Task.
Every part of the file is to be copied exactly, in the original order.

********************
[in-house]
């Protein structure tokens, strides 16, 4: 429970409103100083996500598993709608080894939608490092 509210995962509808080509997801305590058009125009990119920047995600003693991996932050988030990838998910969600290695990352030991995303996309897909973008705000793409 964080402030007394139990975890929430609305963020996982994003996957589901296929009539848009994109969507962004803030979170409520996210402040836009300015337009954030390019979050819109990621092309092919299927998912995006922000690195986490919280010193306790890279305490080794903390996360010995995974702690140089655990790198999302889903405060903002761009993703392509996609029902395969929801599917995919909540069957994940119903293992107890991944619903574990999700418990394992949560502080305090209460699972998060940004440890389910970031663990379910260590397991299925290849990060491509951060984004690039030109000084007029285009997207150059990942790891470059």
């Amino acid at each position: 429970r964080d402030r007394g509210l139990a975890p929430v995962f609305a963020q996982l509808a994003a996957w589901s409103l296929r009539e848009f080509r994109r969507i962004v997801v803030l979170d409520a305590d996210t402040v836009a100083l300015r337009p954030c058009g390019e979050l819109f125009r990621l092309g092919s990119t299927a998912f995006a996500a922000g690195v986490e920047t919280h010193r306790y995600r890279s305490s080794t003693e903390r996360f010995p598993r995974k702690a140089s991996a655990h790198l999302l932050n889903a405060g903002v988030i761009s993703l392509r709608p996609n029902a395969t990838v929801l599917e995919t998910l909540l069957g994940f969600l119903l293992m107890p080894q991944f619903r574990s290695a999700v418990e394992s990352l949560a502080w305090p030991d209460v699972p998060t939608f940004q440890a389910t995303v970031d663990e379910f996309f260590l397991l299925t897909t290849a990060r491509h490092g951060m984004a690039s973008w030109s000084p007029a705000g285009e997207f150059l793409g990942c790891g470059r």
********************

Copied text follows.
[in-house]
């Protein structure tokens, strides 16, 4: 429970409103100083996500598993709608080894939608490092 509210995962509808080509997801305590058009125009990119920047995600003693991996932050988030990838998910969600290695990352030991995303996309897909973008705000793409 964080402030007394139990975890929430609305963020996982994003996957589901296929009539848009994109969507962004803030979170409520996210402040836009300015337009954030390019979050819109990621092309092919299927998912995006922000690195986490919280010193306790890279305490080794903390996360010995995974702690140089655990790198999302889903405060903002761009993703392509996609029902395969929801599917995919909540069957994940119903293992107890991944619903574990999700418990394992949560502080305090209460699972998060940004440890389910970031663990379910260590397991299925290849990060491509951060984004690039030109000084007029285009997207150059990942790891470059």
């Amino acid at each position: 429970r964080d402030r007394g509210l139990a975890p929430v995962f609305a963020q996982l509808a994003a996957w589901s409103l296929r009539e848009f080509r994109r969507i962004v997801v803030l979170d409520a305590d996210t402040v836009a100083l300015r337009p954030c058009g390019e979050l819109f125009r990621l092309g092919s990119t299927a998912f995006a996500a922000g690195v986490e920047t919280h010193r306790y995600r890279s305490s080794t003693e903390r996360f010995p598993r995974k702690a140089s991996a655990h790198l999302l932050n889903a405060g903002v988030i761009s993703l392509r709608p996609n029902a395969t990838v929801l599917e995919t998910l909540l069957g994940f969600l119903l293992m107890p080894q991944f619903r574990s290695a999700v418990e394992s990352l949560a502080w305090p030991d209460v699972p998060t939608f940004q440890a389910t995303v970031d663990e379910f996309f260590l397991l299925t897909t290849a990060r491509h490092g951060m984004a690039s973008w030109s000084p007029a705000g285009e997207f150059l793409g990942c790891g470059r």